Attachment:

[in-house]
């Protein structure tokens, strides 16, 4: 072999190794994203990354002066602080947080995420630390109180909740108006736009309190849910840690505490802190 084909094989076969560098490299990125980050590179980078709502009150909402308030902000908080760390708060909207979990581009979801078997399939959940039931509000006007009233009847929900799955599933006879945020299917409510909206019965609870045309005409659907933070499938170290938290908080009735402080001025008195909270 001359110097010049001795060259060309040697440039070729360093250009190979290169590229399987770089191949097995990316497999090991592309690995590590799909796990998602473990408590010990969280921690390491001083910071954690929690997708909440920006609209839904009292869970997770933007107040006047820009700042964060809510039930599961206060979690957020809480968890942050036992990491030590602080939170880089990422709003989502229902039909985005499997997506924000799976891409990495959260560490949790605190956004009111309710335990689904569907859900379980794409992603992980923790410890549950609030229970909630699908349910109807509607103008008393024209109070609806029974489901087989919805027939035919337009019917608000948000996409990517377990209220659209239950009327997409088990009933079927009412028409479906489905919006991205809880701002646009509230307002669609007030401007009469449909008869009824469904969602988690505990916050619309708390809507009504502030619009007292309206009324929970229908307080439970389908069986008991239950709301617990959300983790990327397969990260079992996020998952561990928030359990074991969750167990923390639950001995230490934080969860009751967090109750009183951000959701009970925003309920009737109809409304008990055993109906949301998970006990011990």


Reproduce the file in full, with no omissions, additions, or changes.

[in-house]
């Protein structure tokens, strides 16, 4: 072999190794994203990354002066602080947080995420630390109180909740108006736009309190849910840690505490802190 084909094989076969560098490299990125980050590179980078709502009150909402308030902000908080760390708060909207979990581009979801078997399939959940039931509000006007009233009847929900799955599933006879945020299917409510909206019965609870045309005409659907933070499938170290938290908080009735402080001025008195909270 001359110097010049001795060259060309040697440039070729360093250009190979290169590229399987770089191949097995990316497999090991592309690995590590799909796990998602473990408590010990969280921690390491001083910071954690929690997708909440920006609209839904009292869970997770933007107040006047820009700042964060809510039930599961206060979690957020809480968890942050036992990491030590602080939170880089990422709003989502229902039909985005499997997506924000799976891409990495959260560490949790605190956004009111309710335990689904569907859900379980794409992603992980923790410890549950609030229970909630699908349910109807509607103008008393024209109070609806029974489901087989919805027939035919337009019917608000948000996409990517377990209220659209239950009327997409088990009933079927009412028409479906489905919006991205809880701002646009509230307002669609007030401007009469449909008869009824469904969602988690505990916050619309708390809507009504502030619009007292309206009324929970229908307080439970389908069986008991239950709301617990959300983790990327397969990260079992996020998952561990928030359990074991969750167990923390639950001995230490934080969860009751967090109750009183951000959701009970925003309920009737109809409304008990055993109906949301998970006990011990």